Hi! We just got a subscription to your magazine at our office, and it is great! I have a question for you: I have a ’72 El Camino with a 307 engine and a TH350 transmission. I have an early ’90s 350 block (one-piece rear main seal) bored 0.060-inch over with flat-top pistons and a 700-R4 transmission to put in it. I’m not sure what gearing I have in the rearend, but it is a 10-bolt.
My heads are camel-hump 462s that sat unused for 30 years and are in pristine shape. I’ve had hardened seats added on the exhaust for unleaded fuel. The intake is factory, and my planned carb is a Quadrajet with Cliff’s high-performance rebuild kit.
I want to get 300-plus horsepower from this engine with good torque, and achieve in the 20-mpg range for fuel efficiency. This will be my daily driver. I do not have a cam selected yet, or my rocker arms and springs. Can you recommend an appropriate cam to achieve this? If it is not possible with this setup, can you recommend a cam, intake, and carb that would let me achieve this? Would I do better by using Vortec heads? This is my first engine build so any help is much appreciated!
How many people in your office read one issue of our rag? We need to add your office count to our pass-through readership and figure out how to charge you guys! Just kidding, and glad to be of service. Let’s go over the finer points of your engine build.
Starting with a one-piece rear main seal Gen 1 small-block gives you a ton of options for camshaft selection. The block will accept either a standard flat tappet–type arrangement, or you can slide a hydraulic roller camshaft in, as the block is machined for the anti-rotator plates for the lifters and the block has the bosses for the spring spider that holds them down. To use the hydraulic roller you’ll need to scrounge up a set of lifters and hardware from the lifter valley. Good news is there are a ton of Gen 1 small-blocks in the wrecking yards that are just waiting to be snatched up.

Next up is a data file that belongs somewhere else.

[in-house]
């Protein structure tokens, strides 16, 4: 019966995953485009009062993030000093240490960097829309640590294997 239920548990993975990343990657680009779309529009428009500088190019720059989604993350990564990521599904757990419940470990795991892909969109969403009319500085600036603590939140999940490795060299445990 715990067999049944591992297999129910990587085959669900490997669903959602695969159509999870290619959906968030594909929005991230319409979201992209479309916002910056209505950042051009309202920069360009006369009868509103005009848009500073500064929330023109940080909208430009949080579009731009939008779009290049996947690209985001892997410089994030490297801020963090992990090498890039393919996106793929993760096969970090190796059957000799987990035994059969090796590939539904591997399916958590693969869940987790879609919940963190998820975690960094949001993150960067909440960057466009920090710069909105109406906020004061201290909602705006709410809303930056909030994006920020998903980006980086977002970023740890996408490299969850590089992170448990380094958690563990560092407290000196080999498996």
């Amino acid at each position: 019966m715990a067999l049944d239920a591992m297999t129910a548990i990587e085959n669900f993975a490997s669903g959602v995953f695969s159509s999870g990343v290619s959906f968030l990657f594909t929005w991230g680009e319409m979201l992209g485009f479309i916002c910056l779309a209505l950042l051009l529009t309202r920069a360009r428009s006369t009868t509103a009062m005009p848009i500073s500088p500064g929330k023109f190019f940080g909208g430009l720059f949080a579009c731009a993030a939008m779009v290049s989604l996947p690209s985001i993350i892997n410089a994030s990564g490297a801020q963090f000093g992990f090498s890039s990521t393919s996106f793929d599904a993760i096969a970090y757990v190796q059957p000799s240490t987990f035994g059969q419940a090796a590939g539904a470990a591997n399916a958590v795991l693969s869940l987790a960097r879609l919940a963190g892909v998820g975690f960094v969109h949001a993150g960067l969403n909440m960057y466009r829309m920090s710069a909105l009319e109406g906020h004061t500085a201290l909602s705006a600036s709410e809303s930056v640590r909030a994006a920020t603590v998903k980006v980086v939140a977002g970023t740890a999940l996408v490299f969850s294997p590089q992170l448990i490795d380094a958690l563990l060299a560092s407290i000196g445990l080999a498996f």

If you decide to go with the roller selection, we’d recommend a very short camshaft to build tons of slow-speed torque with your 700-R4 and its 0.70 overdrive and lockup torque converter. The factory gearing in your ’72 El Camino is probably 3.08. With a standard 25-inch-tall tire, these gears and trans, cruising down the freeway at 65 mph, your engine will be loafing along at 1,900 rpm! Give the HT383 camshaft from Chevrolet Performance (PN 14097395) a look. It specs out at 196/206 duration at 0.050-inch tappet lift, 0.435/0.460-inch max lift, and is ground on a tight 109 separation angle. All of this will add up to great slow-speed torque and fuel economy. If you don’t want to dig around the wrecking yards for the lifters and hardware, they are offered by Chevrolet Performance as a kit (PN 12371042). Finally, you will need a camshaft retainer (PN 10168501) to set the camshaft endplay. Go on Chevrolet Performance’s website for more information and a dealer near you.